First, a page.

Among the Super-Fast
By Marylyn Cork
The Battle of Britain is going on outside my dining room window. The hummingbirds are at it again.
It happens at intervals all day long, every day. Every time too many colorful little P-38s hover around the red feeder that hangs from the eaves of my Priest River place, the aerial sorties begin. The combatants never hurt each other, though. Their battles are bloodless as they chase away their own kind, tiny little wings humming like electric fans. There seems to be always one who guards the feeder most religiously.
Assuming he’s a male, is he a particularly anti-social little fellow? Is that miniature bundle of aggression just selfish, one who doesn’t like to share? Or has it been too long since his last meal, and he fears missing out on dinner?
Who knows? Hummingbirds seem to be particularly antagonistic little creatures with their own kind. They are so tiny, so cute—utterly adorable, really. Perhaps their size makes them feel they have to be belligerent to survive.
Ever since I moved into this house on the hill in 1973, I’ve been entranced by hummers, but my acquaintance with them began earlier, when the family resided in an old house of 1910 vintage in the hollow below the hill. There never seemed to be many hummingbirds around it but once, when my youngest son was four or five years old and we were all outside, one flew into his hand. My quick-with-the-reflexes little boy wrapped his hand around the bird, which was perhaps a young one just learning to fly who hadn’t yet grown into his aggression. He huddled meekly in Timmy’s hand, waiting for whatever fate would befall him. As soon as the hand released him, though, the tiny bird shot away like a bullet fired from a gun.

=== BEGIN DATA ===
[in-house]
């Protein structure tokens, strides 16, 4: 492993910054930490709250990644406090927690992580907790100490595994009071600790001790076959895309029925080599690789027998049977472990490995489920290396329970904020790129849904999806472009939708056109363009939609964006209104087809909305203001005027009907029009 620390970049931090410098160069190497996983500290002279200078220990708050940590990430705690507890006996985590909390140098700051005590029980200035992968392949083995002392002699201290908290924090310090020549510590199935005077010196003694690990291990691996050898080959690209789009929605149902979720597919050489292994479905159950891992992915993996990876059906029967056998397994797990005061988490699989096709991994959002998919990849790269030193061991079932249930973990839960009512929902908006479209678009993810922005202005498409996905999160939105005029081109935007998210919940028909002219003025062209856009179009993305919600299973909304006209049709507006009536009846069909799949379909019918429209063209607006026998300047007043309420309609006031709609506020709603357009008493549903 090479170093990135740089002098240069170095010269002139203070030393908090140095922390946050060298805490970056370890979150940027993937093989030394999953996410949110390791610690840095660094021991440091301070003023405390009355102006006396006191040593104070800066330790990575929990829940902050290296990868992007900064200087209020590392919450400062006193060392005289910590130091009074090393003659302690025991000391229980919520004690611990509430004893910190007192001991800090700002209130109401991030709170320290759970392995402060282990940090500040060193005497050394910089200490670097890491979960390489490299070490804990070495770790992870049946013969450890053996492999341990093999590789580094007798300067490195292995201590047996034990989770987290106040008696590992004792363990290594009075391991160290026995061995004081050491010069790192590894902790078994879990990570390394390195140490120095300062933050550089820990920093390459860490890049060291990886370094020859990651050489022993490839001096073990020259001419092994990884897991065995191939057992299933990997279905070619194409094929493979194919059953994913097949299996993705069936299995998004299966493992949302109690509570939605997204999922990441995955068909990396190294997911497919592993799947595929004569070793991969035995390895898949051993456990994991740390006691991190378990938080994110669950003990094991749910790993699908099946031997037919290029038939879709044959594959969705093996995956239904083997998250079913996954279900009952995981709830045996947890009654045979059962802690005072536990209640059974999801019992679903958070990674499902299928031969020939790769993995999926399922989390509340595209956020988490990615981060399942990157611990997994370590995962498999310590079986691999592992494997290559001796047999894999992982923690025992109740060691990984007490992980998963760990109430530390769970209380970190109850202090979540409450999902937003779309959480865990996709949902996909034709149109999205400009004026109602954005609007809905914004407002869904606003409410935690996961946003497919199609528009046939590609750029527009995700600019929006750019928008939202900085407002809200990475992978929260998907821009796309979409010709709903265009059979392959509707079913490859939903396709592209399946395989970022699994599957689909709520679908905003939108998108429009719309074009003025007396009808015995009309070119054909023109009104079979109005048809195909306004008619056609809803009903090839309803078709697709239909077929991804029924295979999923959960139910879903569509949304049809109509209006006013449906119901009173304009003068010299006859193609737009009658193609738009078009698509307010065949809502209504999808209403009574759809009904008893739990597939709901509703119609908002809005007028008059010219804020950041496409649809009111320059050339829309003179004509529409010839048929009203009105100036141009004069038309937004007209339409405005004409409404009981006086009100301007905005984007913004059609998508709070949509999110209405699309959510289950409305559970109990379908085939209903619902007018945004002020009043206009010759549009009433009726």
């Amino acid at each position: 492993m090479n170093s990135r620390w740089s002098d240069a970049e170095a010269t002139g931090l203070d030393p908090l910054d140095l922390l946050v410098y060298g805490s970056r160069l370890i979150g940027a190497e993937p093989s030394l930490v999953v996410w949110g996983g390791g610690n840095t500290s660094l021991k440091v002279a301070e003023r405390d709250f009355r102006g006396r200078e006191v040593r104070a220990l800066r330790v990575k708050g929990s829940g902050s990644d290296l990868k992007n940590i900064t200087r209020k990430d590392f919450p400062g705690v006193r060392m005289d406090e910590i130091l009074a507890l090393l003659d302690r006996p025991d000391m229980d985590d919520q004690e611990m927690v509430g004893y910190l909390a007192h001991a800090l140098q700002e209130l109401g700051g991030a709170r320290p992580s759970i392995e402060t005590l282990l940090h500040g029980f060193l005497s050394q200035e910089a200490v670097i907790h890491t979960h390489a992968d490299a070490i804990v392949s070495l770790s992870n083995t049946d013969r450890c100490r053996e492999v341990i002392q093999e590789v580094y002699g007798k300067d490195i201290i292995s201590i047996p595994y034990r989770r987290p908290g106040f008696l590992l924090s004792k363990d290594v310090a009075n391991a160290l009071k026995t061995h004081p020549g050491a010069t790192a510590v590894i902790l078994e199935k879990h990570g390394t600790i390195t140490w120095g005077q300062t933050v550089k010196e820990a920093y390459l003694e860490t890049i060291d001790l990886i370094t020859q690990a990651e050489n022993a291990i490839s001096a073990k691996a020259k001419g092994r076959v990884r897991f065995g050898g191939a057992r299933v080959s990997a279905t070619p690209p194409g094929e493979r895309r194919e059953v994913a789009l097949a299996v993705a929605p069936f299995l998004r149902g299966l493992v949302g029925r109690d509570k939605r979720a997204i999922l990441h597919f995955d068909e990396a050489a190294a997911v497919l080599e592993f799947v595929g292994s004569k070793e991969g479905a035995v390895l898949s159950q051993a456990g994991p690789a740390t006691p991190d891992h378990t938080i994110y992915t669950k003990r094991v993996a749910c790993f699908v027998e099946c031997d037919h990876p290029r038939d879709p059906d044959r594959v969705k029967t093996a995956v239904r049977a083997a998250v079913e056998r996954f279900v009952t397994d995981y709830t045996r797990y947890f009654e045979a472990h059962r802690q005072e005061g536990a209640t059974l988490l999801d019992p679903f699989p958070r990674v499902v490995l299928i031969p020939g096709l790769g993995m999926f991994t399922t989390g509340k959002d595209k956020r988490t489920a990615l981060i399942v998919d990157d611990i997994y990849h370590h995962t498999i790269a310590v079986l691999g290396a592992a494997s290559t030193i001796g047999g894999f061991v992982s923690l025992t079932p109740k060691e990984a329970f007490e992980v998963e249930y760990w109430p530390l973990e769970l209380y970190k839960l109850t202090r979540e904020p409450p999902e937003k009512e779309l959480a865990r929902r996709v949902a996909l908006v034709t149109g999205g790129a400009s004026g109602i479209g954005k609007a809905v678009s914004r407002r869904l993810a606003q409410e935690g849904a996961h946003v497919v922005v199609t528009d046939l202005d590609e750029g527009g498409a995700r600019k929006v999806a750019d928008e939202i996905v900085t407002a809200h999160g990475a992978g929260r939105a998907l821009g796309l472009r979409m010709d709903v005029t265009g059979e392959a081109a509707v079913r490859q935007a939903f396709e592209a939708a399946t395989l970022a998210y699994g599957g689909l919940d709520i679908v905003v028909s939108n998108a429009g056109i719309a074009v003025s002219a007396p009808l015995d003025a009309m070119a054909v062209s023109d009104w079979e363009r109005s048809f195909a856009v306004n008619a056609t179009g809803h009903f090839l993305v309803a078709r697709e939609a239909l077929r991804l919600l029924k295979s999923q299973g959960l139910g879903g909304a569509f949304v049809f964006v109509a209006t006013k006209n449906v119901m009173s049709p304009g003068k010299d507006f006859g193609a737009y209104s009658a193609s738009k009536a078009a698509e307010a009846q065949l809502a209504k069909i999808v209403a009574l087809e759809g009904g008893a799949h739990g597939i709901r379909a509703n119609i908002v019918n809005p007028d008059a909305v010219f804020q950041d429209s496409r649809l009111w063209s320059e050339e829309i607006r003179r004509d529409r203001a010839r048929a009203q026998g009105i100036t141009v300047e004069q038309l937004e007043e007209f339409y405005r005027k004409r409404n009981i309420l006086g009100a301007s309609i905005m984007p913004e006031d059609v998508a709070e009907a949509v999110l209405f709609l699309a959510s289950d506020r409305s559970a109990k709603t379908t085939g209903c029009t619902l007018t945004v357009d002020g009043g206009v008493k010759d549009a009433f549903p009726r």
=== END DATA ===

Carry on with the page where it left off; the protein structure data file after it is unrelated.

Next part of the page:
Hummers do seem to love this hilltop. Perhaps it’s the sugar water that tempts them. Insects are part of their diet, providing protein, but their main food source from Nature is the nectar that comes from flowers. To make a substitute,
I combine one cup of sugar with four cups of water and bring it to a boil on the stove just long enough—maybe a minute—to make a very thin syrup. I pour it into a feeder made just for hummers, hang it up, and wait for them to show. Then I’m everlastingly entertained.
Hummingbirds can fly twenty-five to thirty miles an hour, flapping their wings an estimated seventy times per second. They are the only birds that can fly backwards, and can appear to sit in mid-air by floating. They have the fastest metabolism on earth, and their brilliant colors come from the iridescence in the arrangement of their feathers, not from color pigment.
They love water. On hot summer days, they spend a lot of time bathing and playing in the spray from my soaker hoses. And when they fight, nobody gets hurt.